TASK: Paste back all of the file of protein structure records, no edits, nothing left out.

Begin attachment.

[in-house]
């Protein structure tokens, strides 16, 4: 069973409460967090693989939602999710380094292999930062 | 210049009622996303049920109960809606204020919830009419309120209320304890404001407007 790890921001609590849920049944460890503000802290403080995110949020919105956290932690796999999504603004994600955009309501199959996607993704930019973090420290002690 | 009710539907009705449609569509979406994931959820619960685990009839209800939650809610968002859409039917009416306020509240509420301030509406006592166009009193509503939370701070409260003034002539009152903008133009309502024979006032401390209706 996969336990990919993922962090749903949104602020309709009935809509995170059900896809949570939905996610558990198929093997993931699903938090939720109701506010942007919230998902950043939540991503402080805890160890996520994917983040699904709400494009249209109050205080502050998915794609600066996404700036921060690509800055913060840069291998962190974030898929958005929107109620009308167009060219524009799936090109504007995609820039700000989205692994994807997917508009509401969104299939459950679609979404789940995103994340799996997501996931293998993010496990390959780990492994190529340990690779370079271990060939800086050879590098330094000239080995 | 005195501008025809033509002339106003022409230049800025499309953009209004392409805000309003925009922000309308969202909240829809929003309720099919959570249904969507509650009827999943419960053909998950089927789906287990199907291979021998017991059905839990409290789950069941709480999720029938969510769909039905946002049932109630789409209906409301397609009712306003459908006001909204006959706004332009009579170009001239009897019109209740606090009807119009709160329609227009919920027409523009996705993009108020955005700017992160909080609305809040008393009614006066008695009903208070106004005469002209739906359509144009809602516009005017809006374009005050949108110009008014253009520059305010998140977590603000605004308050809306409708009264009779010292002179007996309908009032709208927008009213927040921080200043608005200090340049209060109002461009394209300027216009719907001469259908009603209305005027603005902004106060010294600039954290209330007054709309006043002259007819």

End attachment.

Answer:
[in-house]
């Protein structure tokens, strides 16, 4: 069973409460967090693989939602999710380094292999930062 | 210049009622996303049920109960809606204020919830009419309120209320304890404001407007 790890921001609590849920049944460890503000802290403080995110949020919105956290932690796999999504603004994600955009309501199959996607993704930019973090420290002690 | 009710539907009705449609569509979406994931959820619960685990009839209800939650809610968002859409039917009416306020509240509420301030509406006592166009009193509503939370701070409260003034002539009152903008133009309502024979006032401390209706 996969336990990919993922962090749903949104602020309709009935809509995170059900896809949570939905996610558990198929093997993931699903938090939720109701506010942007919230998902950043939540991503402080805890160890996520994917983040699904709400494009249209109050205080502050998915794609600066996404700036921060690509800055913060840069291998962190974030898929958005929107109620009308167009060219524009799936090109504007995609820039700000989205692994994807997917508009509401969104299939459950679609979404789940995103994340799996997501996931293998993010496990390959780990492994190529340990690779370079271990060939800086050879590098330094000239080995 | 005195501008025809033509002339106003022409230049800025499309953009209004392409805000309003925009922000309308969202909240829809929003309720099919959570249904969507509650009827999943419960053909998950089927789906287990199907291979021998017991059905839990409290789950069941709480999720029938969510769909039905946002049932109630789409209906409301397609009712306003459908006001909204006959706004332009009579170009001239009897019109209740606090009807119009709160329609227009919920027409523009996705993009108020955005700017992160909080609305809040008393009614006066008695009903208070106004005469002209739906359509144009809602516009005017809006374009005050949108110009008014253009520059305010998140977590603000605004308050809306409708009264009779010292002179007996309908009032709208927008009213927040921080200043608005200090340049209060109002461009394209300027216009719907001469259908009603209305005027603005902004106060010294600039954290209330007054709309006043002259007819």